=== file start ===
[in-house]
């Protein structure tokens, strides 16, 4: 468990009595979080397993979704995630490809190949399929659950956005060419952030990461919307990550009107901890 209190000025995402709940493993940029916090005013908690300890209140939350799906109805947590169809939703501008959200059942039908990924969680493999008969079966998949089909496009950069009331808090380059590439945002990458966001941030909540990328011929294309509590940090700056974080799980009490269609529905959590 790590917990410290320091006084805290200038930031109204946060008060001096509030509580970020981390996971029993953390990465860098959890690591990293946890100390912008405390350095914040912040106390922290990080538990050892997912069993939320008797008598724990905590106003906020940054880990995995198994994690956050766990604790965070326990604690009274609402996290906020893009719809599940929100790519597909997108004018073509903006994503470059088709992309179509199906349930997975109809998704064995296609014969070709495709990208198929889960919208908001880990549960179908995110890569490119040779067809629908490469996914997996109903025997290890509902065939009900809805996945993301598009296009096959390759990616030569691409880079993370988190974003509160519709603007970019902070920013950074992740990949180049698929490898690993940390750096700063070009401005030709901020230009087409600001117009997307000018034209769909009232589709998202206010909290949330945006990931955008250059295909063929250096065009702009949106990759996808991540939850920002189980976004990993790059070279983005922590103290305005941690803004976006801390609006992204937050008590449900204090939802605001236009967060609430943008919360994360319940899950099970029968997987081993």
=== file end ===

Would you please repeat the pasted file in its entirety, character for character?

[in-house]
């Protein structure tokens, strides 16, 4: 468990009595979080397993979704995630490809190949399929659950956005060419952030990461919307990550009107901890 209190000025995402709940493993940029916090005013908690300890209140939350799906109805947590169809939703501008959200059942039908990924969680493999008969079966998949089909496009950069009331808090380059590439945002990458966001941030909540990328011929294309509590940090700056974080799980009490269609529905959590 790590917990410290320091006084805290200038930031109204946060008060001096509030509580970020981390996971029993953390990465860098959890690591990293946890100390912008405390350095914040912040106390922290990080538990050892997912069993939320008797008598724990905590106003906020940054880990995995198994994690956050766990604790965070326990604690009274609402996290906020893009719809599940929100790519597909997108004018073509903006994503470059088709992309179509199906349930997975109809998704064995296609014969070709495709990208198929889960919208908001880990549960179908995110890569490119040779067809629908490469996914997996109903025997290890509902065939009900809805996945993301598009296009096959390759990616030569691409880079993370988190974003509160519709603007970019902070920013950074992740990949180049698929490898690993940390750096700063070009401005030709901020230009087409600001117009997307000018034209769909009232589709998202206010909290949330945006990931955008250059295909063929250096065009702009949106990759996808991540939850920002189980976004990993790059070279983005922590103290305005941690803004976006801390609006992204937050008590449900204090939802605001236009967060609430943008919360994360319940899950099970029968997987081993």